Mainspan Approaches
  • Use rapid construction techniques for the approaches. Rapid construction may not be critical to overall project completion.
Tie-in Points
  • Consider a hyperfix for the tie-in locations (a 60-90 day complete closure of the Interstate at the tie-in locations on both sides of the river). Construction of approximately 200 feet of structure at each tie-in location would need to be accelerated.
  • Handle traffic with the following:
    • Divert mainline traffic to City streets and then across the existing bridge. Note: if Interstate traffic will be diverted to the local roads, upgrades to these roads may be required.
    • Use ITS and public involvement tools to encourage people to use alternate routes.
Interchange Bridges
  • Consider the many possible accelerated construction techniques applicable to the interchange bridges. They include the following:
    • Eliminating piers.
    • Using precast substructures.
    • Building the superstructure offline.
    • Moving the bridge into place using horizontal skidding.
    • Using precast decks.
Long-Term Durability
  • Utilize materials that will perform well and last a long time. The following materials will provide long-term durability and may be applicable to the I-74 project:
    • HPC.
    • Low-permeability concrete.
    • Corrosion-protected reinforcement.
    • Weathering steel.
Retaining Walls
  • Consider types of retaining walls that will help accelerate construction, such as:
    • MSE walls.
    • Precast gravity walls.
    • Precast cantilever.
    • Soil nailing.
    • Geofoam.
Rapid Bridge Construction Technology
  • Utilize the following rapid bridge construction techniques at the tie-in locations and for the interchange bridges:
    • Precast piers.
    • Precast bridge decks.
    • Rapid bridge removal.
    • Rapid bridge change-out using SPMTs.
    • Rapid bridge change-out using barges.
    • Horizontal skidding.

3.7. ROW/Utilities/Railroad Coordination

The main message from the ROW/utilities/railroad coordination group was to start coordination with property owners, utility companies and railroad companies early. Their message was that there is less of a chance for delay during construction if the work associated with ROW, utilities and railroads is done as early as possible:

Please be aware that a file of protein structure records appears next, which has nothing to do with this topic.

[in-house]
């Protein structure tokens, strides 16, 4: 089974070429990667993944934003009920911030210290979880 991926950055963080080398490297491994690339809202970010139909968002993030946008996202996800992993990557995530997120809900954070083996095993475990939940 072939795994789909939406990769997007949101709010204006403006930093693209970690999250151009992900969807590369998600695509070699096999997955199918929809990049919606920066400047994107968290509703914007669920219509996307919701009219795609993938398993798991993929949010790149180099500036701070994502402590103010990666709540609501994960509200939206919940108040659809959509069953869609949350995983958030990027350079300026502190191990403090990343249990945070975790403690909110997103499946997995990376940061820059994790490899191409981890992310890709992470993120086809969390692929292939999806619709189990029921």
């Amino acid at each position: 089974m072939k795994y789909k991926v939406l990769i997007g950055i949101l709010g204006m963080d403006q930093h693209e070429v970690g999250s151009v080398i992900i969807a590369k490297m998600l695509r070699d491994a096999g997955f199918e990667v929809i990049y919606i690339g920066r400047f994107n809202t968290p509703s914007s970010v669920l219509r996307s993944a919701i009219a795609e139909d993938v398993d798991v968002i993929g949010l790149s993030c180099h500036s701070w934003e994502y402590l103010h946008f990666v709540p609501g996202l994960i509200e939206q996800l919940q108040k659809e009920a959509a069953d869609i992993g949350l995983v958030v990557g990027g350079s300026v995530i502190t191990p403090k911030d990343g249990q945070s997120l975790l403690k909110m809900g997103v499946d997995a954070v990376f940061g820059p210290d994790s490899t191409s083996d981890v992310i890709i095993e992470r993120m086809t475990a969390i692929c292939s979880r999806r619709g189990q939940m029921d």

ROW Needs and Activities
  • Ensure that all parcels are identified early. This includes parcels needed for construction, construction staging, traffic maintenance, borrows, utility relocations, wetland mitigation, noise walls, retaining walls, etc.
  • Begin full-scale ROW acquisition when the ROD is approved (at the time the plans are submitted to ROW).
  • If possible, utilize advance hardship acquisition for total take parcels.
Procedures for Expediting Utility/Railroad Adjustments
  • Complete an inventory of existing utilities and railroads as early as possible.
  • Apply appropriate levels of SUE (ASCE 38-02). Without SUE, utility reimbursements risk higher cost.
  • Coordinate lateral utility crossings. If possible, promote sharing of the same trench/box. This will reduce the number of utility crossings.
  • Advance utility reimbursable interest notification. This will expedite agreement on the relocation of facilities.
  • Use the same utility agreement for both States. The States' legal councils would have to review the agreements.
  • Incorporate a fiber-optic bridge attachment into the bridge design instead of adding it later.
  • Allow utilities to remain in place in the existing ROW, especially in the downtown areas where the Interstate is being relocated.
Major Project Issues
  • Identify 4(f) properties (1-Iowa, 2-Illinois); determine impacts and possible mitigation solutions early. This will help identify any potential ROW impacts.
  • Identify contaminated properties early in the process. If these properties are not found until the ROW process begins, there could be delays that affect construction.
  • Look at possible utility relocation issues with the two communications centers in the project area. It would be beneficial to use SUE in these areas. Also, the underground infrastructure must be verified, even though the buildings are not being acquired.
  • Begin railroad grade separation agreements early. The project team needs to determine if there are utilities within the railroad ROW and if the railroad will provide access onto their property to relocate them, if needed.
  • Aggressively attempt to incorporate borrow areas with wetland mitigation needs.
Enhanced Project ROW/Utility/Railroad Coordination
  • Ensure that the I-74 PMT includes ROW, utility and railroad disciplines from both Iowa and Illinois.
  • Meet with all utility companies during the planning/phase development stages. The first meeting should take place after the utility inventory (SUE) is complete.
  • Involve external stakeholders in project issues/decisions involving local public agencies, railroads and private utilities.
<< PreviousContentsNext >>
Updated: 10/27/2015
Federal Highway Administration | 1200 New Jersey Avenue, SE | Washington, DC 20590 | 202-366-4000